Use this URL to cite or link to this record in EThOS: http://ethos.bl.uk/OrderDetails.do?uin=uk.bl.ethos.560734
Title: The role of chemokines/chemokine receptors in labour
Author: Hua, Renyi
Awarding Body: Imperial College London
Current Institution: Imperial College London
Date of Award: 2012
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Abstract:
Human labour is shown to be an inflammatory process, which involves a marked leukocyte infiltrate into myometrium during labour. My study focused on the role of chemokines, key mediators of leukocyte trafficking, in labour. Previous gene array data obtained from human labouring myometrium showed that the mRNA expression of the following chemokines was increased in term labouring myometrium, CCL2, CCL20, CXCL1, CXCL5, CXCL8. I decided to focus on myometrial expression of these chemokines and also to include CCL5, another important chemokine. My data confirmed that the expression of human myometrial chemokines was increased in labour and that their expression was up regulated by cytokines and mechanical stretch via NFKB and MAPK, but decreased by prostaglandins and oxytocin via PLC. I also studied the expression of myometrial chemokine receptors, which may mediate some of the effects of chemokines on myometrial function and/or act as decoys, minimising the effects of locally produced chemokines. I found that the expression of the chemokine receptors decreased with the onset of labour, mainly through the action of prostaglandins and oxytocin. I then used the established model of LPS-­‐induced preterm labour (PTL) in the mouse and found that chemokines and cytokines both increased in the myometrium and placenta. CCL2 is consistently increased with human labour and has been shown to be important in rodent parturition too. I therefore studied the impact of LPS in the CCR2 (the main receptor for CCL2) knockout mouse. There was less inflammation in both the myometrium and placenta and a better pup survival rate in the CCR2-/- mouse. However, the PTL was not delayed, suggesting that CCR2 is not essential for the induction of PTL labour by LPS in the mouse. I then turned my attention to CCL20, which acts only via CCR6. It is known to drive dendritic cell recruitment and I found that its expression was increased with labour, while that of its receptor was reduced. Functionally, I found that CCL20 up-regulated the myometrial expression of chemokines. Next I used the LPS-induced preterm labour model in the mouse and found that CCR6 knockout delayed LPS-induced preterm delivery and improved pup survival. These findings were associated with much lower inflammation in myometrium and plasma. These data suggest that CCR6 could be a therapeutic target in the management of PTL. Chemokines play an important role both in the induction of term labour and in infection induced PTL. Chemokine inhibitors may delay the onset of PTL and improve the fetal outcome.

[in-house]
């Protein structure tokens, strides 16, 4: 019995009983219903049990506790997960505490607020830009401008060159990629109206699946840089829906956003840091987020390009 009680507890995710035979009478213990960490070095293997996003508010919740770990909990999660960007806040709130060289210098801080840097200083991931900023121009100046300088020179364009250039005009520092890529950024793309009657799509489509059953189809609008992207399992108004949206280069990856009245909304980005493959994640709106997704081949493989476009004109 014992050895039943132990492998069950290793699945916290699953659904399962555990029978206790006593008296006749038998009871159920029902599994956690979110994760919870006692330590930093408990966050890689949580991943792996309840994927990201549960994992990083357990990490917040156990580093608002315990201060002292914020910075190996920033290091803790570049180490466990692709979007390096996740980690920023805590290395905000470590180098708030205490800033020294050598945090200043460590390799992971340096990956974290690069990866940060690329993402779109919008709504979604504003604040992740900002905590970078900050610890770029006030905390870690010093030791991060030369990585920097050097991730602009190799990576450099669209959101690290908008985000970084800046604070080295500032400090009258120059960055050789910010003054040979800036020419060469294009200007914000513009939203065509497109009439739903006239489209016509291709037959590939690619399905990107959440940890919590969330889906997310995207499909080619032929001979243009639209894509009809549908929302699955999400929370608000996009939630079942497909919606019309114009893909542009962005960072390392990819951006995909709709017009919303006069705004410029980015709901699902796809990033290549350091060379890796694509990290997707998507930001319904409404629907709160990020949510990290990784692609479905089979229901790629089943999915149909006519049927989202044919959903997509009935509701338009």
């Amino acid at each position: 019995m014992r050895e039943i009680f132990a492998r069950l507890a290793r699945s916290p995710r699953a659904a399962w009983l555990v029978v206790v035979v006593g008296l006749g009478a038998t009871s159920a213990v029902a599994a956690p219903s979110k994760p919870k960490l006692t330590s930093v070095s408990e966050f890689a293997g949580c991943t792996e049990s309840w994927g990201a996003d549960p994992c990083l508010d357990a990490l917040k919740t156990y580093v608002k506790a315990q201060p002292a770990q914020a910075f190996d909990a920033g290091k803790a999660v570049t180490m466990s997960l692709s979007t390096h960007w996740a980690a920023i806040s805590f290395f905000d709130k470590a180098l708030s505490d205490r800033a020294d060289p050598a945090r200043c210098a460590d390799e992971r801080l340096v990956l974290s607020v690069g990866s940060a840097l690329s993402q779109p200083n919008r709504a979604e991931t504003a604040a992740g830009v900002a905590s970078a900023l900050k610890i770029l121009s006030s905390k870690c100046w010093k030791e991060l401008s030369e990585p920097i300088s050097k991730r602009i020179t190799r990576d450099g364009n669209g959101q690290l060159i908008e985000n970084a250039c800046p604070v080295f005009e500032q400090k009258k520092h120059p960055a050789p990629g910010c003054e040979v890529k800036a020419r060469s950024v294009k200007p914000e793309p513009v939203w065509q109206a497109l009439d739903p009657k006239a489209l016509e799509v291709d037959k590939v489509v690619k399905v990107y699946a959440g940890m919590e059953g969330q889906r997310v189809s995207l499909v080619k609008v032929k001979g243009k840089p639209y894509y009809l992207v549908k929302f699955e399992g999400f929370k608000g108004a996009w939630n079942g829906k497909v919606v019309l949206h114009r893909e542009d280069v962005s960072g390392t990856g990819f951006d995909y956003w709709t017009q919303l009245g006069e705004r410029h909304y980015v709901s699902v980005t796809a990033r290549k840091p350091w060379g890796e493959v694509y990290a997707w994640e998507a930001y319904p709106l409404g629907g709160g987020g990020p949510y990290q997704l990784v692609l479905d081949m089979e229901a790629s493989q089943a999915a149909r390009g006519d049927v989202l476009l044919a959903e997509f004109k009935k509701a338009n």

Supervisor: Bennett, Phillip ; Sooranna, Dev ; Johnson, Mark Sponsor: Not available
Qualification Name: Thesis (Ph.D.) Qualification Level: Doctoral
EThOS ID: uk.bl.ethos.560734  DOI: Not available
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